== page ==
Encountering Humanity on 5th and 2nd

 

 

 

 

 

Yesterday, I left my house, mask-less, at the exact, right time.

As I turned the corner, I saw a lady, mask-less, on the side of the road, her car nearly vertical in the ditch. The wheels on the road side, were hardly touching the ground. Had the ditch been two inches deeper, she would have flipped. I pulled off to check on her. She was frantic and shaking.

We had some beautiful and profound moments of conversation that brought peace and then we called for a tow truck. It would arrive in forty-five minutes.

Right then, a big, mask-less, burly-man in a redneck, camo-painted pick-up truck, stopped.

“You need help?”

She was about to tell him we were fine, and I said, “Can you get her car out of the ditch?”

“Yes, ma’am.” He said.

He parked and then there were three of us…

Just when I was wishing we had another man to help him, this old, tough-looking white man, proudly wearing a USA mask, walks out of his house. He yells, “You need help?”

As he started walking toward us both men burst out laughing and gave each other a hardy-hug. Apparently, the old man coached the red-neck-truck-driving man in high school, and this little mishap enabled a fine reunion.

After their greeting, the older white man looks at the woman and says, “Don’t you worry. This is easy. You won’t even have a scratch, darlin’.”

And then there were four of us…

Wait, it gets weirder.

The two of them are working together to get her car out, while I’m out on the road directing traffic. One of them asks her to get in the nearly vertical car to steer the wheels. She is so shaken up and I can see her trying to muster the courage to get back in. I was just thinking about doing it for her, although I was nervous too, when I look up to see this older black man, wearing a mask, walking down the street. He literally appeared out of nowhere, “Y’all need help?”

Then he and the old white man start laughing and hugging.

Apparently, he knew the old white man, as he was a middle school coach!

Then there were five of us…

What the heck?

He jumps in the car to steer it so she doesn’t have to. I’m almost crying at this point, at the beauty and kindness brought together in this eclectic, random bunch. No one was upset by racial division or masks!

Anyway, they get the car out with ease, no scratch on it, and the five of us are instantly bonded. The woman thanks the men and they all leave. I was getting ready to leave too, when she asked me if she could hug me again, for a fourth time, “Are you an angel?”

I laughed and then realized she was serious. I laughed harder and pointed to my house. “No, no. I live there.”

“How did you get all those men to stop and help me, then? That’s crazy?” She was emotional.

“God did that for you. He loves you, isn’t it obvious? And He loves undoing our stereotypes through powerful interactions like this, too.”

We both laughed, because truly, we were both thinking it.

We chatted a few minutes more when she declared she may just show up at my door someday to be sure about the angel thing. I told her I live for good stories that just continue and would keep my coffee pot, and wings, ready.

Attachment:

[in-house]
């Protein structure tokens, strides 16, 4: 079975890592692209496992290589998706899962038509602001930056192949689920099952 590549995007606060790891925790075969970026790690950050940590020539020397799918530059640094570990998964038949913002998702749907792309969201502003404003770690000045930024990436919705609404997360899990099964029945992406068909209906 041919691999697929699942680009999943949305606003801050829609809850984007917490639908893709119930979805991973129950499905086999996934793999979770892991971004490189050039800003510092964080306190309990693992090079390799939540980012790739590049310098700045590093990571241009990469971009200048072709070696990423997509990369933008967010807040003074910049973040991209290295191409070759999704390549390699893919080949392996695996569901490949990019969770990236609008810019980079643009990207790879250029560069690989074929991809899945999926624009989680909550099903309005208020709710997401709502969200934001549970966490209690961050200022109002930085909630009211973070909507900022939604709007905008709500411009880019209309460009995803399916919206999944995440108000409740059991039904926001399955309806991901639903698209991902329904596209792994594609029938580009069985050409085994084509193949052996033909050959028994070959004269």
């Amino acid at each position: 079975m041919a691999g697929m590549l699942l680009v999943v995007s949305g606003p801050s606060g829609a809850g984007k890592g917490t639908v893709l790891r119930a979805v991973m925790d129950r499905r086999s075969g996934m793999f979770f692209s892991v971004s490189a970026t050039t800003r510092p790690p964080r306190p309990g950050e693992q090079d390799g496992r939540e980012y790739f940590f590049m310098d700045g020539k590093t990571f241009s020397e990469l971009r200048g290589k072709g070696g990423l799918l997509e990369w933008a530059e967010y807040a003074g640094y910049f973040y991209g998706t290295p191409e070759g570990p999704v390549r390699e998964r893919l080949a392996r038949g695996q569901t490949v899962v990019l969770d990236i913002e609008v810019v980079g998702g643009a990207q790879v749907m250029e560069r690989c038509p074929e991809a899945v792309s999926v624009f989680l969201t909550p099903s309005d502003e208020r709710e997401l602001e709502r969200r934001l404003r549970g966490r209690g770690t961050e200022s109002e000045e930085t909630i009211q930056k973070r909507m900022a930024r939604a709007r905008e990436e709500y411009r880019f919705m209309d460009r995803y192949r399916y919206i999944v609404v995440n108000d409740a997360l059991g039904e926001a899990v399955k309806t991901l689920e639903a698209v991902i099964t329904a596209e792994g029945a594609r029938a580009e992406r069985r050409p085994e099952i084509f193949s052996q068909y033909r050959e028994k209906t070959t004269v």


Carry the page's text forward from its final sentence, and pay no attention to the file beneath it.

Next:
Masks, no masks, a black woman, a middle-aged white woman, a red neck, an old white man, and a black man met up yesterday on the corner of 5th and 2nd to work together for the good of humanity!

What an awesome day!

Shout out to all you coaches and good men out there, your chivalry makes you shine! Thank you!


Aimee Perry,
a singer/songwriter, and entrepreneur who presently resides in Charlotte NC. She has written music, poetry, blogs, stories, and children’s songs. One common thread running through her work is her ability to articulate matters of the heart in a way that leaves the reader with more understanding of their own humanity, and the joy of living loved. Made To Create YouTube Channel

9 Comments

  1. Douglas Miller

    Love love love this story. These are God stories. They could happen more often if we would let go….

    Reply
  2. John

    Thank you for the story of God being a part throughout of it all. I have one question/concern though and this is why you chose to leave your house without a mask – “Yesterday, I left my house, mask less, at the exact, right time.” I am unsure why that is a positive? Mask less at the right time – unsure how this works into your story of God?
    Again, I really enjoy the emails and the readings, podcasts from you guys so it is not my intention to detract from the story, I just want to understand how going mask less and interacting with other mask less people in the story, is a good thing? Over 200,000 people in the US have dies from Covid and is facing a second wave because people don’t wear masks…

    Reply
  3. John

    “No one was upset by racial division or masks!” I am confused about this too, why the lack of masks is a good thing? I struggle to see God giving this a thumbs up, he gives us wisdom even if we don’t accept it. There is a virus that kills people and it is very very real.